• I guess this is a decent enough answer for the case of the real numbers, but the question was about arbitrary topological spaces $X$ and $Y$. – kahen Feb 28 '12 at 16:45
• We are not in a world where things like $|x-p|$ could make sense. Any "TOPOLOGICAL SPACE" is in question, but any way a good proof that will be useful. I am upvoting and don't delete this answer because of this as it will help close duplicates. – user21436 Feb 28 '12 at 16:46
• Can't you just substitute $d(x, p)$ for $|x - p|$? – jamaicanworm Feb 28 '12 at 16:50
• @jamaicaworm: Only in a metric space. Not every topological space is a metric space, or even metrizable. – Arturo Magidin Feb 28 '12 at 16:50
• @jamaicanworm: The post is labeled [general-topology], not [metric-spaces]. The definition of a topological space includes the notion of "open set", and "closed set" is a set whose complement is open. See the definition in Wikipedia. – Arturo Magidin Feb 28 '12 at 16:59

A proof using nets:

Suppose $y\in f(\overline{A})\backslash \overline{fA}$. Taking $x\in \overline{A}$ with $y=f(x)$; there is a net $x_i\in A$ converging to $x$. Now $f(x_i)$ is a net in $f(A)$ which does not converge to $f(x)$ [for this would imply $f(x)\in \overline{fA}$]. Thus $f$ is not continuous.

• This is the direction that the OP had already been able to show. – Brian M. Scott Feb 29 '12 at 6:08
• @Brian: Yes, sorry! I realized this the day after... – wildildildlife Mar 2 '12 at 13:15

The assertion is equivalent to:
$\overline{A}\subseteq f^{-1}(\overline{f(A)})$
So, the assertion follows from:
$\overline{A}\subseteq\overline{f^{-1}(f(A))}\subseteq\overline{f^{-1}(\overline{f(A)})}=f^{-1}(\overline{f(A)})$

1. Inclusion: $A\subseteq f^{-1}(f(A)) \Rightarrow \overline{A}\subseteq\overline{f^{-1}(f(A))}$
2. Inclusion: $f(A)\subseteq\overline{f(A)} \Rightarrow f^{-1}(f(A))\subseteq f^{-1}(\overline{f(A)}) \Rightarrow \overline{f^{-1}(f(A))}\subseteq \overline{f^{-1}(\overline{f(A)})}$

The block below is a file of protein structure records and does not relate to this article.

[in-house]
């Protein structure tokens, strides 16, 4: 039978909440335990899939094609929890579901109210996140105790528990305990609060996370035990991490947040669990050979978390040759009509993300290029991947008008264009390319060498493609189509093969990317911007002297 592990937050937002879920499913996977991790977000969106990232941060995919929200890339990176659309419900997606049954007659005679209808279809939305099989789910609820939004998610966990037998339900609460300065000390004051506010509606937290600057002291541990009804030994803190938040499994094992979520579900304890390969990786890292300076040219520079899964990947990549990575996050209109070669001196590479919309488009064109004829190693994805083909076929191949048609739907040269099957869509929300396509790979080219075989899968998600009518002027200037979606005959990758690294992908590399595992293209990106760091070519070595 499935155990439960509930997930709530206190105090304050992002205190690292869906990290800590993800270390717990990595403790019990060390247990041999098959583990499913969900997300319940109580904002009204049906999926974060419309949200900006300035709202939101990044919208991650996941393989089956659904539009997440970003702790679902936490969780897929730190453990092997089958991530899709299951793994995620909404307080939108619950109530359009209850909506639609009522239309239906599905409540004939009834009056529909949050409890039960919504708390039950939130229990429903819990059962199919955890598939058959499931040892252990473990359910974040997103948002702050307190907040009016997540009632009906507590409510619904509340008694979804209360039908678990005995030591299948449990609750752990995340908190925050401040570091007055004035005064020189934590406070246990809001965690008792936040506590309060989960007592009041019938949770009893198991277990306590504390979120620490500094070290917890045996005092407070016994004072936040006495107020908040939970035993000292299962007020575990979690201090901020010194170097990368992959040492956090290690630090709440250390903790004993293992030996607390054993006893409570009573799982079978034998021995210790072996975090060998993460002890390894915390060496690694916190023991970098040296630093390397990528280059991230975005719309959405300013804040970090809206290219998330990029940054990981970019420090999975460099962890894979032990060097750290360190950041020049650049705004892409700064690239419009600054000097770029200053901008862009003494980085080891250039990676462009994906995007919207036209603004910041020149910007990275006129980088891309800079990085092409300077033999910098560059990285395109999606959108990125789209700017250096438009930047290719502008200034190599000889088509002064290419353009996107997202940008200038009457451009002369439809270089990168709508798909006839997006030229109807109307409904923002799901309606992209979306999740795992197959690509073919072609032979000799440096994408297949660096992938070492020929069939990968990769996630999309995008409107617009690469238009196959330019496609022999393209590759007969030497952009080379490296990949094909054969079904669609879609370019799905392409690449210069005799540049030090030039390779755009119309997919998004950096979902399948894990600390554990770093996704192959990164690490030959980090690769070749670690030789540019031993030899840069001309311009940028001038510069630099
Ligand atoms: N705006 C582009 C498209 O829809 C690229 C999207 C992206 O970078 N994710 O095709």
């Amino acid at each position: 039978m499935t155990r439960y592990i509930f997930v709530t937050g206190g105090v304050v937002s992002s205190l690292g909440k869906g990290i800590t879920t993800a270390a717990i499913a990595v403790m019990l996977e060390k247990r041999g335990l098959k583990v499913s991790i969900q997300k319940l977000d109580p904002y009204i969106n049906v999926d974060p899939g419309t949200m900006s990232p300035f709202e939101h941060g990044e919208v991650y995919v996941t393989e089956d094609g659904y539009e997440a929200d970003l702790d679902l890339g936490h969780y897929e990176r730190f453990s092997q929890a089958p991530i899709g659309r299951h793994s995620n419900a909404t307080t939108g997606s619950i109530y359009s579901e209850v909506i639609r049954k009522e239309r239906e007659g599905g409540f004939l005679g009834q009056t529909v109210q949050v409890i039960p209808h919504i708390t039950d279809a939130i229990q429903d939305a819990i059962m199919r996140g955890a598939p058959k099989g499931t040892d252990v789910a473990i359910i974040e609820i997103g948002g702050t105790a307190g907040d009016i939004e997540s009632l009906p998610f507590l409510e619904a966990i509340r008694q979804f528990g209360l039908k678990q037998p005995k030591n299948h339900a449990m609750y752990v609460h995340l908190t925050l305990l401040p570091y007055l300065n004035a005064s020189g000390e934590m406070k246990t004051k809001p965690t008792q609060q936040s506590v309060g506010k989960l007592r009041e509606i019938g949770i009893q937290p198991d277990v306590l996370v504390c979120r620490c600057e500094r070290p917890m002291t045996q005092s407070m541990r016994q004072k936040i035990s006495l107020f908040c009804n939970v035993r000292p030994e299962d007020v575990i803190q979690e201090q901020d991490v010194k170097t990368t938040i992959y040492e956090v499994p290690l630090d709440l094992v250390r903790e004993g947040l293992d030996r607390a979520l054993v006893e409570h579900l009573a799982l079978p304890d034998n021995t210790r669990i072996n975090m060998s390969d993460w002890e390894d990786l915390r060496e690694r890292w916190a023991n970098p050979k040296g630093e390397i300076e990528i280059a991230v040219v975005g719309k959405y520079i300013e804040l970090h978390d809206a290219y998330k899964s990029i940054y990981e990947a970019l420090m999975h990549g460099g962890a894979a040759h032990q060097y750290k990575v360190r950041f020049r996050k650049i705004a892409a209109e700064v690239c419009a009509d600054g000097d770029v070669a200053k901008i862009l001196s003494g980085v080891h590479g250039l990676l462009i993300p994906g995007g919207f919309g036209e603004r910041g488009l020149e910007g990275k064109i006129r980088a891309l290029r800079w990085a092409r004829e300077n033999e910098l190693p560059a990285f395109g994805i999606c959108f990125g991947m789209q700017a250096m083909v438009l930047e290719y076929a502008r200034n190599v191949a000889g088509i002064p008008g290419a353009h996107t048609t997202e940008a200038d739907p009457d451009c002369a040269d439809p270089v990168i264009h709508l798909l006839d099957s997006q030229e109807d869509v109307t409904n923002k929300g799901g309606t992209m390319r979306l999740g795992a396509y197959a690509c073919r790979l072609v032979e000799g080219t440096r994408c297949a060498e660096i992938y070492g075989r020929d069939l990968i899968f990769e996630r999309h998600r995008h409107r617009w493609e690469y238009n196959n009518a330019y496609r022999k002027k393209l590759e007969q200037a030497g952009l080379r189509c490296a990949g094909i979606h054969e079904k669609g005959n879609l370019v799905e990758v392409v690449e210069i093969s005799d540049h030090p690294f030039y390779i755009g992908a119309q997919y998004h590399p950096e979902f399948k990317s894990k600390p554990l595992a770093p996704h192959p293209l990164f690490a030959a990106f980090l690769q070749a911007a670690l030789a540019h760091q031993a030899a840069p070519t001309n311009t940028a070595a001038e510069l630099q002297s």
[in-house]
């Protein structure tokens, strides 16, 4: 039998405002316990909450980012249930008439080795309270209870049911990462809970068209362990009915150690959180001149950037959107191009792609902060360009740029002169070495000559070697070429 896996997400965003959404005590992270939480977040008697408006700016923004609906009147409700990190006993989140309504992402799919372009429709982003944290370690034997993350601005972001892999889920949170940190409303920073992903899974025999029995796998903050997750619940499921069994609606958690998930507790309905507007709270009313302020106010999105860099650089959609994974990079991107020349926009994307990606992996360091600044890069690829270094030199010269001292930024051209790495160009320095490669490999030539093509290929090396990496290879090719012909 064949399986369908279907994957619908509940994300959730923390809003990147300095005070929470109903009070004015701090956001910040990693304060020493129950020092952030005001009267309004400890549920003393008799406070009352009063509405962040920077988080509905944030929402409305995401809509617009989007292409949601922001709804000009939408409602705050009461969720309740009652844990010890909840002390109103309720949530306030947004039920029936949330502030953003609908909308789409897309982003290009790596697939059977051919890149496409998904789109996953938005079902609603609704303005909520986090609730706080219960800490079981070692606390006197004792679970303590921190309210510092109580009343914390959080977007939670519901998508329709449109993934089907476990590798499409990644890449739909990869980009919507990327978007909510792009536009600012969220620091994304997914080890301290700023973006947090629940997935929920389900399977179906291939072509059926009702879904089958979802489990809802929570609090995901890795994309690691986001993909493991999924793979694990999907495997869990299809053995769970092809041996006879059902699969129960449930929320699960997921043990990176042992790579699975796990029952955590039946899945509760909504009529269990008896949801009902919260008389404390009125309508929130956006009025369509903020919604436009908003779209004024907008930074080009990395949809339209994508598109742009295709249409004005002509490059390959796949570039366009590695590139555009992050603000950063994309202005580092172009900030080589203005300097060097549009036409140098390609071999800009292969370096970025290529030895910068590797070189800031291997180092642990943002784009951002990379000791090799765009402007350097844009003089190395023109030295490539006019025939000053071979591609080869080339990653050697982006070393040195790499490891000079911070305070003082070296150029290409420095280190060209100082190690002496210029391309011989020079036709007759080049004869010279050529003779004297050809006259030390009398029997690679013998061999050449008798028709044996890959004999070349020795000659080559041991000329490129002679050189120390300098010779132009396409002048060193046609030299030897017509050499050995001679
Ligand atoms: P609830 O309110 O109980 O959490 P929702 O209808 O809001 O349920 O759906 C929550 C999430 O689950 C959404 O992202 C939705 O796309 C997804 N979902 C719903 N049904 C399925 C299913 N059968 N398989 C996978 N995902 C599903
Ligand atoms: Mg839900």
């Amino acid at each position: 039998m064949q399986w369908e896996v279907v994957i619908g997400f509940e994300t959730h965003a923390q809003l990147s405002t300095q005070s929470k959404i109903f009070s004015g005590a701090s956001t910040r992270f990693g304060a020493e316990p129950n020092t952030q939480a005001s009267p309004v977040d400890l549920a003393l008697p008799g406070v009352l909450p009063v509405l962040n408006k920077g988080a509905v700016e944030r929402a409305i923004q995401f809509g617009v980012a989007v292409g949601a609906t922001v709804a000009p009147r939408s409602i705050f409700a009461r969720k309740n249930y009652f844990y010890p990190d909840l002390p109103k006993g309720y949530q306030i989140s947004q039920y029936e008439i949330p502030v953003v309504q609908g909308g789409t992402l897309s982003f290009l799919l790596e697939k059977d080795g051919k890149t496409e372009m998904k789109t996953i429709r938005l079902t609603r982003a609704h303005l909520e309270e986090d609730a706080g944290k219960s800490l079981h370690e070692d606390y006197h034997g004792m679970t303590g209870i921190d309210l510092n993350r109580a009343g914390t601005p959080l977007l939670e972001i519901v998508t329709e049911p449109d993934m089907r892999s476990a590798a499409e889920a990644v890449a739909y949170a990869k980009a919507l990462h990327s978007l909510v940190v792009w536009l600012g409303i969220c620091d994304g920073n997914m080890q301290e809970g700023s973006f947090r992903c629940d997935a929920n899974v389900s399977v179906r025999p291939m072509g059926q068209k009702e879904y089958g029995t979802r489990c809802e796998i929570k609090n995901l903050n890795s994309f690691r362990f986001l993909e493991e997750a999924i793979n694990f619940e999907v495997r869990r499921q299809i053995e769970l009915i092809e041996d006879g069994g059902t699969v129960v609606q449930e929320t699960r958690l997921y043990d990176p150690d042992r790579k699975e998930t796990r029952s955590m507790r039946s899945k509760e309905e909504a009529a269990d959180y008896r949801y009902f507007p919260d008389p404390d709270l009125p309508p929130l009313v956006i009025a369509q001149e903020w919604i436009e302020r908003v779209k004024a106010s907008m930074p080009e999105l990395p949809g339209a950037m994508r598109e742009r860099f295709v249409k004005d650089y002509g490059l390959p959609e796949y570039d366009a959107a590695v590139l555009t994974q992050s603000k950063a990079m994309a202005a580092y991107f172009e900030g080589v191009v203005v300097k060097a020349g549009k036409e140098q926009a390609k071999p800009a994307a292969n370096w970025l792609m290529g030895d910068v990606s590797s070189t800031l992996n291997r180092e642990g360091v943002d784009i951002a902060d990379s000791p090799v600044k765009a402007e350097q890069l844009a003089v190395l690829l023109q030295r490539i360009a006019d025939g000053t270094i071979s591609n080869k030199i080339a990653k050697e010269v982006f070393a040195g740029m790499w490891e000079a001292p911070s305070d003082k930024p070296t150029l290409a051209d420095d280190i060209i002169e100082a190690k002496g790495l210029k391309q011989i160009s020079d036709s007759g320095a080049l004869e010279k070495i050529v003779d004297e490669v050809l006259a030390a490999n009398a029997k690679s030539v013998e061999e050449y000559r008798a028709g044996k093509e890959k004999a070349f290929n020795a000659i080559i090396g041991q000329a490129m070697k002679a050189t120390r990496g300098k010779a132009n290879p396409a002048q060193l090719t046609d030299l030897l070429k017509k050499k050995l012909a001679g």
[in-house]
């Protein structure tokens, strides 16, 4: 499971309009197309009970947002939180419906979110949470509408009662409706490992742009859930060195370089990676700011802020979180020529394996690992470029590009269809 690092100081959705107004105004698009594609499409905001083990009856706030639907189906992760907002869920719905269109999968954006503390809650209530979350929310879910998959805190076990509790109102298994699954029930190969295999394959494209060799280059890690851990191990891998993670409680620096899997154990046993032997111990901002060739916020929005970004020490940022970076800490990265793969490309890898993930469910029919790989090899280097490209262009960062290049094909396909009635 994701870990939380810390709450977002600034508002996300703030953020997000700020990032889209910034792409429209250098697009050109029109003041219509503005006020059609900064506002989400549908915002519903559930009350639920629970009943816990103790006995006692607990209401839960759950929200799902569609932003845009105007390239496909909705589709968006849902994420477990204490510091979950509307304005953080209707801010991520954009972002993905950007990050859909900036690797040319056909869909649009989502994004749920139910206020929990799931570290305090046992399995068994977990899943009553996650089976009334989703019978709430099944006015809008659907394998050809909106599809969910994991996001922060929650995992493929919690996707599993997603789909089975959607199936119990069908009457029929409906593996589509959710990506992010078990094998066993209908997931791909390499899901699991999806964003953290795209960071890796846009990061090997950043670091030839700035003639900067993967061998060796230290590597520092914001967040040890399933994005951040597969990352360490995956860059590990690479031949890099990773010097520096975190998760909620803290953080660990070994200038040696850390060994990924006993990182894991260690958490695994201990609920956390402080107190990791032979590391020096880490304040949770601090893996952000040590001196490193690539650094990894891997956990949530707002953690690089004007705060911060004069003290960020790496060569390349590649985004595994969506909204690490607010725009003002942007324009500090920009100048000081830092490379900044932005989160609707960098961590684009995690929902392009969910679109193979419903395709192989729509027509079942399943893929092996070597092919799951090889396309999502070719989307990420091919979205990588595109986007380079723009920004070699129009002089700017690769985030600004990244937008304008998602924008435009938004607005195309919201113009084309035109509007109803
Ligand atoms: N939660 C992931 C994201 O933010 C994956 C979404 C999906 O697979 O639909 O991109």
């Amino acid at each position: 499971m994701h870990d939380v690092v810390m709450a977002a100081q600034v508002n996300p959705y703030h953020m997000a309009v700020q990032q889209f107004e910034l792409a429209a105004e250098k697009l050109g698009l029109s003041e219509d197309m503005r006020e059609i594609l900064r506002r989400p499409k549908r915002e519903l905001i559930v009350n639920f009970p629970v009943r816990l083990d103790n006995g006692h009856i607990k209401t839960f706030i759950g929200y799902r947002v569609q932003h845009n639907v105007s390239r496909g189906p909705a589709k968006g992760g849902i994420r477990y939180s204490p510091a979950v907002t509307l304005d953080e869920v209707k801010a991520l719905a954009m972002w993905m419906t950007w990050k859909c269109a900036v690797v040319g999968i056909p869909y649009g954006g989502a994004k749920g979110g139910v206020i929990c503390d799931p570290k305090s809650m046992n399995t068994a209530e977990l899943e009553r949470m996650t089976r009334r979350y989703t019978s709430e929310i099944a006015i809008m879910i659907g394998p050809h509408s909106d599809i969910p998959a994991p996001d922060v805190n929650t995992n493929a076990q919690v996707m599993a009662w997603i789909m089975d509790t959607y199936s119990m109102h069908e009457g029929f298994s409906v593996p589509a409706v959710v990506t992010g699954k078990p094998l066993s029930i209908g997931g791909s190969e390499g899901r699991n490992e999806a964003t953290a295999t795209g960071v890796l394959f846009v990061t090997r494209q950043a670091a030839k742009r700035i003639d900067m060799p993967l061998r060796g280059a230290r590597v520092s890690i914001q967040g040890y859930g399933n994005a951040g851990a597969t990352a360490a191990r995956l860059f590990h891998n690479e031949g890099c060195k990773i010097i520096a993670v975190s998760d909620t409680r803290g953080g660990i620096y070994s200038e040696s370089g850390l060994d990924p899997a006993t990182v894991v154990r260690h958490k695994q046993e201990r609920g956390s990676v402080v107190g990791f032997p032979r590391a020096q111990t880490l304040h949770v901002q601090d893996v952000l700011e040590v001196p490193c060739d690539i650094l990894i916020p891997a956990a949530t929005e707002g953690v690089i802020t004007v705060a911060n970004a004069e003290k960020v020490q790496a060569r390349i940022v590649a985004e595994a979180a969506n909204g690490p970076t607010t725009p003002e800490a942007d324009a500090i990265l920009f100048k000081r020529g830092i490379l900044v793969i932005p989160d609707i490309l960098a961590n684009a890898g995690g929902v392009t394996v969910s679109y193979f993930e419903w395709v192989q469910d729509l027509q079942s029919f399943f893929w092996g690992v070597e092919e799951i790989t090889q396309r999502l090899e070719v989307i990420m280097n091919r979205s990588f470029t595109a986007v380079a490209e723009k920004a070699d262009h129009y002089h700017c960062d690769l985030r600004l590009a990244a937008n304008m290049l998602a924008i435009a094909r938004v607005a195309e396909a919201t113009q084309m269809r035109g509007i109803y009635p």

3. Equality: $\overline{f(A)} \text{ closed} \Rightarrow f^{-1}(\overline{f(A)}) \text{ closed} \Rightarrow \overline{f^{-1}(\overline{f(A)})}=f^{-1}(\overline{f(A)})$

The converse assertion is equivalent to:
$\overline{B}=B \Rightarrow \overline{f^{-1}(B)}=f^{-1}(B)$
So, the converse assertion follows from:
$f^{-1}(B)\subseteq\overline{f^{-1}(B)}\subseteq f^{-1}(f(\overline{f^{-1}(B)}))\subseteq f^{-1}(\overline{f(f^{-1}(B))}) \subseteq f^{-1}(\overline{B}) =f^{-1}(B)$
That gives:
$f^{-1}(B)=\overline{f^{-1}(B)}$

1. Inclusion: $A\subseteq \overline{A} \text{ in general}$
2. Inclusion: $A\subseteq f^{-1}(f(A)) \text{ in general}$
3. Inclusion: $f(\overline{A})\subseteq \overline{f(A)} \text{ by assumption}$
4. Inclusion: $f(f^{-1}(B))\subseteq B \text{ in general} \Rightarrow \overline{f(f^{-1}(B))}\subseteq \overline{B} \Rightarrow f^{-1}(\overline{f(f^{-1}(B))})\subseteq f^{-1}(\overline{B})$
5. Equality: $\overline{B}=B \Rightarrow f^{-1}(\overline{B})=f^{-1}(B)$
• I don't see how this is shorter than Henno's answer, which is complete since the OP cleared out the other direction. I don't think it is good practice to claim your answer is somehow better than others, and specifically target another user's answer. – Pedro Tamaroff Jan 22 '14 at 17:51
• I'm sorry for that ...got a little bit upset... I deleted that part so there's no bad discussion about it -sorry for that! Anyway Henno only shows that the preimage of a closed sst is closed what is a rather simple consequence. But the assertion is much more tricky than that. See my comment on Henno's answer. – C-Star-W-Star Jan 22 '14 at 17:57